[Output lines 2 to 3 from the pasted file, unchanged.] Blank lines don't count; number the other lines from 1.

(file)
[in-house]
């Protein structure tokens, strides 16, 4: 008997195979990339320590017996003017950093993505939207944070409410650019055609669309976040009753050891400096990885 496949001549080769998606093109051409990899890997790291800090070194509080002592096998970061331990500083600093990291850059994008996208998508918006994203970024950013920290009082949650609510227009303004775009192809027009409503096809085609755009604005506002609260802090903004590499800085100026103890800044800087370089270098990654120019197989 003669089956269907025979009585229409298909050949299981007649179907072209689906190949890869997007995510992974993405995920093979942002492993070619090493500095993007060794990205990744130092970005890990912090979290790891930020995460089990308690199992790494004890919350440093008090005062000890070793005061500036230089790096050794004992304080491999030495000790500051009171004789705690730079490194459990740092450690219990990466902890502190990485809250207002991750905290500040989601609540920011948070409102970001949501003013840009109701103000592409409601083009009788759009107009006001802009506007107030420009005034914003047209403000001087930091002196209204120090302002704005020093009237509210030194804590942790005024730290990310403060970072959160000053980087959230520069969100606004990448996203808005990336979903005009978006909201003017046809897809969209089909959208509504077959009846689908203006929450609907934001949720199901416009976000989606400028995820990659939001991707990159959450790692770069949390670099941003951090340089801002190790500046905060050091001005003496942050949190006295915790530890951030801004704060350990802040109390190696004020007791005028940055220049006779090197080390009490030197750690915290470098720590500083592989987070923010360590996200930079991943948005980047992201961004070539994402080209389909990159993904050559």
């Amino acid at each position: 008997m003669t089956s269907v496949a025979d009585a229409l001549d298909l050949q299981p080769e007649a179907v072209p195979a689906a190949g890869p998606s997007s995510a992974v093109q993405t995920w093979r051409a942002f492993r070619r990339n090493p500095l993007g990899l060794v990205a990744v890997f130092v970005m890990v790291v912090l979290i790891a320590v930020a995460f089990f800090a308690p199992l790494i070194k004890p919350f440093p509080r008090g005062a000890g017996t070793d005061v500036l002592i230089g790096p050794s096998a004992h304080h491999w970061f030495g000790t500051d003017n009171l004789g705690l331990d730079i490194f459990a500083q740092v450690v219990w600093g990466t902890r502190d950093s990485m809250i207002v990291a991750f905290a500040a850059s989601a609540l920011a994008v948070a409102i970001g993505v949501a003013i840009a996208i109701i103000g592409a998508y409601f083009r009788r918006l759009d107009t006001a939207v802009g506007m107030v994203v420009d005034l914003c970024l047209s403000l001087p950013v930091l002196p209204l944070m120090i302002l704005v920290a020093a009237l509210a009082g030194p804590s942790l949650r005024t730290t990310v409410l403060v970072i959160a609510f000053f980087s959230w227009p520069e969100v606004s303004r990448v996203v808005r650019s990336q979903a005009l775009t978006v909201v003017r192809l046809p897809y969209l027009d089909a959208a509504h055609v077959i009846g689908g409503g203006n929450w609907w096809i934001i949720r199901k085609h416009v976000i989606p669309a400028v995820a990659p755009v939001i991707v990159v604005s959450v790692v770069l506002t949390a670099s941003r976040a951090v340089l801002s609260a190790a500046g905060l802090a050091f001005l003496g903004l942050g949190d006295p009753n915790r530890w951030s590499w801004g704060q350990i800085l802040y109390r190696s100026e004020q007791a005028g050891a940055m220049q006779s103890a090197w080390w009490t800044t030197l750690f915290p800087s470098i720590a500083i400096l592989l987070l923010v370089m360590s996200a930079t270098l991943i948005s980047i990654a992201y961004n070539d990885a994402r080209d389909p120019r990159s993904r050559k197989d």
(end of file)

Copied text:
């Protein structure tokens, strides 16, 4: 008997195979990339320590017996003017950093993505939207944070409410650019055609669309976040009753050891400096990885 496949001549080769998606093109051409990899890997790291800090070194509080002592096998970061331990500083600093990291850059994008996208998508918006994203970024950013920290009082949650609510227009303004775009192809027009409503096809085609755009604005506002609260802090903004590499800085100026103890800044800087370089270098990654120019197989 003669089956269907025979009585229409298909050949299981007649179907072209689906190949890869997007995510992974993405995920093979942002492993070619090493500095993007060794990205990744130092970005890990912090979290790891930020995460089990308690199992790494004890919350440093008090005062000890070793005061500036230089790096050794004992304080491999030495000790500051009171004789705690730079490194459990740092450690219990990466902890502190990485809250207002991750905290500040989601609540920011948070409102970001949501003013840009109701103000592409409601083009009788759009107009006001802009506007107030420009005034914003047209403000001087930091002196209204120090302002704005020093009237509210030194804590942790005024730290990310403060970072959160000053980087959230520069969100606004990448996203808005990336979903005009978006909201003017046809897809969209089909959208509504077959009846689908203006929450609907934001949720199901416009976000989606400028995820990659939001991707990159959450790692770069949390670099941003951090340089801002190790500046905060050091001005003496942050949190006295915790530890951030801004704060350990802040109390190696004020007791005028940055220049006779090197080390009490030197750690915290470098720590500083592989987070923010360590996200930079991943948005980047992201961004070539994402080209389909990159993904050559």
């Amino acid at each position: 008997m003669t089956s269907v496949a025979d009585a229409l001549d298909l050949q299981p080769e007649a179907v072209p195979a689906a190949g890869p998606s997007s995510a992974v093109q993405t995920w093979r051409a942002f492993r070619r990339n090493p500095l993007g990899l060794v990205a990744v890997f130092v970005m890990v790291v912090l979290i790891a320590v930020a995460f089990f800090a308690p199992l790494i070194k004890p919350f440093p509080r008090g005062a000890g017996t070793d005061v500036l002592i230089g790096p050794s096998a004992h304080h491999w970061f030495g000790t500051d003017n009171l004789g705690l331990d730079i490194f459990a500083q740092v450690v219990w600093g990466t902890r502190d950093s990485m809250i207002v990291a991750f905290a500040a850059s989601a609540l920011a994008v948070a409102i970001g993505v949501a003013i840009a996208i109701i103000g592409a998508y409601f083009r009788r918006l759009d107009t006001a939207v802009g506007m107030v994203v420009d005034l914003c970024l047209s403000l001087p950013v930091l002196p209204l944070m120090i302002l704005v920290a020093a009237l509210a009082g030194p804590s942790l949650r005024t730290t990310v409410l403060v970072i959160a609510f000053f980087s959230w227009p520069e969100v606004s303004r990448v996203v808005r650019s990336q979903a005009l775009t978006v909201v003017r192809l046809p897809y969209l027009d089909a959208a509504h055609v077959i009846g689908g409503g203006n929450w609907w096809i934001i949720r199901k085609h416009v976000i989606p669309a400028v995820a990659p755009v939001i991707v990159v604005s959450v790692v770069l506002t949390a670099s941003r976040a951090v340089l801002s609260a190790a500046g905060l802090a050091f001005l003496g903004l942050g949190d006295p009753n915790r530890w951030s590499w801004g704060q350990i800085l802040y109390r190696s100026e004020q007791a005028g050891a940055m220049q006779s103890a090197w080390w009490t800044t030197l750690f915290p800087s470098i720590a500083i400096l592989l987070l923010v370089m360590s996200a930079t270098l991943i948005s980047i990654a992201y961004n070539d990885a994402r080209d389909p120019r990159s993904r050559k197989d």